Bedroom as public gallery: this raises questions of public and private space. A hotel room is a temporary haven, one’s only refuge, one’s only space for privacy and intimacy in a huge foreign city. These are spaces wherein private, personal acts take place: sleeping, washing, dressing. Now they were to be open to the public gaze. Those 20 kilograms of luggage allowed by most airlines were all that the room occupant owns, in that space.  From that resource, and whatever they could find in the vicinity, the artists carried out their various projects. And so each bed-room was re-assessed as something of a blank canvas  or empty installation space. Because they were guests, there was no  permanent imprint of their own personality imprint the space, in the choice of colour scheme, wall paper, furnishings.  The uniform ‘Love hotel’ aesthetic was already present, with highly ornate furniture, and the Korean custom of shoes placed at the doorway.

Park / Harold De Bree

Daniela de Magddalena

Paul Donker Dyuvis

Ali Bramwell


Room to Room : 23th. April  

Bedrooms as Galleries in Busan, South Korea

Iliko Zautashvili and Magda Guruli arranged a long white satin banner over their bed. 

Printed upon it in plain black text, a litany of words of oppression:  Nazi, homosexual, racism, empire,  The white banner was familiar: earlier the pair had they had held it and let it billow over the incoming tide on the beach below.  Now, draped over the Love

Hotel’s ‘princess’ style bed, the light caught the soft creases in the satin, highlighting individual words.  The purity of the white, the connotations of innocence, privacy and the un-political nature of the bedroom space: these juxtapositions gave the simple white cloth extraordinary power. 

Channa Boon transformed her room into a museum of local artifacts. Through arrangements of physical objects, she restated her own intrigue with items novel to her, but familiar in Korean culture: cooking knives, domestic tools, and empty shells, their original inhabitants eaten at a nearby seafood restaurant. This was a commentary on the awareness of difference a visitor feels when visiting a foreign environment; everyday implements and trivial items found in the environment differ from those we have at home. And so Channa transposed the notion of ‘cabinet of curiosities’ to her Busan bedroom.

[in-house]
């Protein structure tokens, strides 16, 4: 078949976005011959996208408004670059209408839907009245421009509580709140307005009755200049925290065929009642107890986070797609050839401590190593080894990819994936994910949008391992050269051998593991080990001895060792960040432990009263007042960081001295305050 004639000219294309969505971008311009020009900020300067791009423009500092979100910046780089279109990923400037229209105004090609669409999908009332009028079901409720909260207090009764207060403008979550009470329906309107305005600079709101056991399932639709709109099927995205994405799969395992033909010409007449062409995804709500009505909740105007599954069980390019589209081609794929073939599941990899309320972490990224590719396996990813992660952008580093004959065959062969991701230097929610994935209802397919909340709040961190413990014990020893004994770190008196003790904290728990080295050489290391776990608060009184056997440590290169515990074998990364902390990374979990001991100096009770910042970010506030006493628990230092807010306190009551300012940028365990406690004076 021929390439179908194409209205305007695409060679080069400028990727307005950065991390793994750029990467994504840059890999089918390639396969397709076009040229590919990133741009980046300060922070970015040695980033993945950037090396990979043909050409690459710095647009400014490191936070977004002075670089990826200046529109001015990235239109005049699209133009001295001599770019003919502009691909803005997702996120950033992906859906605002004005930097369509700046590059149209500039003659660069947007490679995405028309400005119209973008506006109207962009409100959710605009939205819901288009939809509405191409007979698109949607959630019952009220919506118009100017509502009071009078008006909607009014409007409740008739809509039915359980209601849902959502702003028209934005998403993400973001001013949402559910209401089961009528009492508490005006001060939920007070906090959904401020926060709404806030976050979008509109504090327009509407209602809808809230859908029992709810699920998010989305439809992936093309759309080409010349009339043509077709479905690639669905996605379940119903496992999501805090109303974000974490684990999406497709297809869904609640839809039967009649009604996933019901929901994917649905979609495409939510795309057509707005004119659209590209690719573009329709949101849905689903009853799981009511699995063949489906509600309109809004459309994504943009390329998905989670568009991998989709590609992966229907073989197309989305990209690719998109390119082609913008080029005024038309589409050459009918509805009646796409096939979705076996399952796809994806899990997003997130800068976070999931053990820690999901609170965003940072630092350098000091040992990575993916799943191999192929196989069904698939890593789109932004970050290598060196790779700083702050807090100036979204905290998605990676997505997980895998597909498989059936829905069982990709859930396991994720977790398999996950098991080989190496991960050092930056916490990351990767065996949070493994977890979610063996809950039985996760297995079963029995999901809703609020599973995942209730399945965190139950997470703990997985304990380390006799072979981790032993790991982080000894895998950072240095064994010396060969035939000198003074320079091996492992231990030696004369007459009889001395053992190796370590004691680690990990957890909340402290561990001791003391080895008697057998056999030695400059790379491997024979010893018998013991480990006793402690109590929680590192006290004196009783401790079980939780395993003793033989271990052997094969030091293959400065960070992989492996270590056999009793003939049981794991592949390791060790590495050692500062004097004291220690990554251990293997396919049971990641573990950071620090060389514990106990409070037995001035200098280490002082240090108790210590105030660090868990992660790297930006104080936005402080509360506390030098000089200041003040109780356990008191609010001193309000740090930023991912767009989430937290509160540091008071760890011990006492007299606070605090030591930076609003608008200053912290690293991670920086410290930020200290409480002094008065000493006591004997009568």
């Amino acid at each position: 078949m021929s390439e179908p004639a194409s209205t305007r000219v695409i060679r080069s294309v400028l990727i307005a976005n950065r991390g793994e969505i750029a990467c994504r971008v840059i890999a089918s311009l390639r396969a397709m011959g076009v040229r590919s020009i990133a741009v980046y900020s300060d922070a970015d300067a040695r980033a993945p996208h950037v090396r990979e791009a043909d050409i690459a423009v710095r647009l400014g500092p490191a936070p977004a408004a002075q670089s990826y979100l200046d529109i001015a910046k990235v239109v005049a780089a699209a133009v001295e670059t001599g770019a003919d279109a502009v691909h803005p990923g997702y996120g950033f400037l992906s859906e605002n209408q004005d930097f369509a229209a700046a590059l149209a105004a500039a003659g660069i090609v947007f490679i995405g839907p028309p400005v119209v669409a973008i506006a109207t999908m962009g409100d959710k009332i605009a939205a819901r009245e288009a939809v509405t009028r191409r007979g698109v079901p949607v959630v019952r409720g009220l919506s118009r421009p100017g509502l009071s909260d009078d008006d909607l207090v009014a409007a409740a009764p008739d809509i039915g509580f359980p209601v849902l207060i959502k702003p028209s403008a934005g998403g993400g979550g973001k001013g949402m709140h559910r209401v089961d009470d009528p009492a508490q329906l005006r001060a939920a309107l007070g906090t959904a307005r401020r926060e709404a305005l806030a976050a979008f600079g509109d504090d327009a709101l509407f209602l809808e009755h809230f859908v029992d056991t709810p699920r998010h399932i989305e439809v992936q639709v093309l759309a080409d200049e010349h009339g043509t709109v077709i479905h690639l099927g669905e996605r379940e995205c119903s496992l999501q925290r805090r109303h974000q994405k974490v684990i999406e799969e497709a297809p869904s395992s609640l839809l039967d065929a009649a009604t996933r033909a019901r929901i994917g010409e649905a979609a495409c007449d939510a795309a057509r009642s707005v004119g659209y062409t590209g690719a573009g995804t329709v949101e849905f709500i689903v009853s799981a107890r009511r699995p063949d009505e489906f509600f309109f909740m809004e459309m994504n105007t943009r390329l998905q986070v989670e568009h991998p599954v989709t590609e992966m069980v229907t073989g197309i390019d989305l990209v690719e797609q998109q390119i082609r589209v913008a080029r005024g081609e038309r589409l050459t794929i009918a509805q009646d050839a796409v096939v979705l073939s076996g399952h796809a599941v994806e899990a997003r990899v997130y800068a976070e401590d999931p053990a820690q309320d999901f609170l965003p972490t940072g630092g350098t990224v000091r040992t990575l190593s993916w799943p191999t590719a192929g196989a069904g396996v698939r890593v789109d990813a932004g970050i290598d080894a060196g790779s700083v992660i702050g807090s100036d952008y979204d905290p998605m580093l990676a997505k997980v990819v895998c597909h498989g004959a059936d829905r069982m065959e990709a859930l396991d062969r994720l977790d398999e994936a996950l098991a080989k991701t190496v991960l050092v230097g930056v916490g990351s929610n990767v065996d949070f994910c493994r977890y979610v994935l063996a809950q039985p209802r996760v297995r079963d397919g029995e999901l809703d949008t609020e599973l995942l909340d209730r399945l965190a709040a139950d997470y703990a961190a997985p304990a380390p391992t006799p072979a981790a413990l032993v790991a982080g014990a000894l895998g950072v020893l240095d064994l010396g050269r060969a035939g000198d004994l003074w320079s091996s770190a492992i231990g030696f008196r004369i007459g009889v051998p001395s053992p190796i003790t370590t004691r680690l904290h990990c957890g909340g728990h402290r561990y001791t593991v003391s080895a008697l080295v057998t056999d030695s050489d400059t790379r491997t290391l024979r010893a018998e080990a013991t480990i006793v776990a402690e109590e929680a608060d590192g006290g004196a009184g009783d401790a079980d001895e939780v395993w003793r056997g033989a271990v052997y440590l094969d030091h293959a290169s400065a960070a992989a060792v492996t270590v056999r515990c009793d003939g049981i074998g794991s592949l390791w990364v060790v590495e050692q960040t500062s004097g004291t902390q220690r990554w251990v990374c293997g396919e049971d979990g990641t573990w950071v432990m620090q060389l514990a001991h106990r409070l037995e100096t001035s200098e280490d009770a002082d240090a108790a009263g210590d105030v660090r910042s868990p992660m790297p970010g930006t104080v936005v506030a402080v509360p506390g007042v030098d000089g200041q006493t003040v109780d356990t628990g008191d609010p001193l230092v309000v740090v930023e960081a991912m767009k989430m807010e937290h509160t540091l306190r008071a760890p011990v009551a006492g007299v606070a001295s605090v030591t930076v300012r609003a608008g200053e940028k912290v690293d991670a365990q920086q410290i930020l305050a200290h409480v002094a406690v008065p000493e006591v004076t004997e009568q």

Yoko Kajio formed a mound of triton shells in her bathtub. In that pristine environment they conveyed a sense of having escaped from the vast dark undersea world,  to somewhere contained, immaculate, orderly, and very white.  They had moved from being bounced by cold waves to a cold rigid space. On the laptop she showed the video of herself at Jeju, descending gently into the sea.


John Lyall connected the bedroom to the beach via the window: : LEAP INTO THE UNKNOWN in almost transparent text on the glass, with a small embroidered penguin apparently lost, gazing through the window to the sea. Found seashore detritus was heaped on the bedside table. His erected tent angled between the bed and ceiling implied further dislocation. Park Byoung-Uk’s installation was a simple portable wardrobe displaying the different garments he had worn at various Nine Dragon Heads events. Each year he presents himself in a new ‘uniform’ for that occasion. Here they all were, tidily stored, mnemonics for wildly innovative art-making experiences in Sarajevo, the DMZ, Australia, New Zealand, Switzerland, and all over South Korea.  


Next door Harold de Bree’s radio gear nestled in the bedclothes,

muttering and blinking. Even here we were surrounded by ambient signals. He seemed to be telling us that no space is truly private. We are always

invaded by sound. Daniele de Maddalena had placed transparent film over her window and traced Busan buildings. This was layered in repeated versions of the same image. Her bathroom was decorated with numerous small photographs of activities in Busan, in the manner of happily nostalgic family snapshots.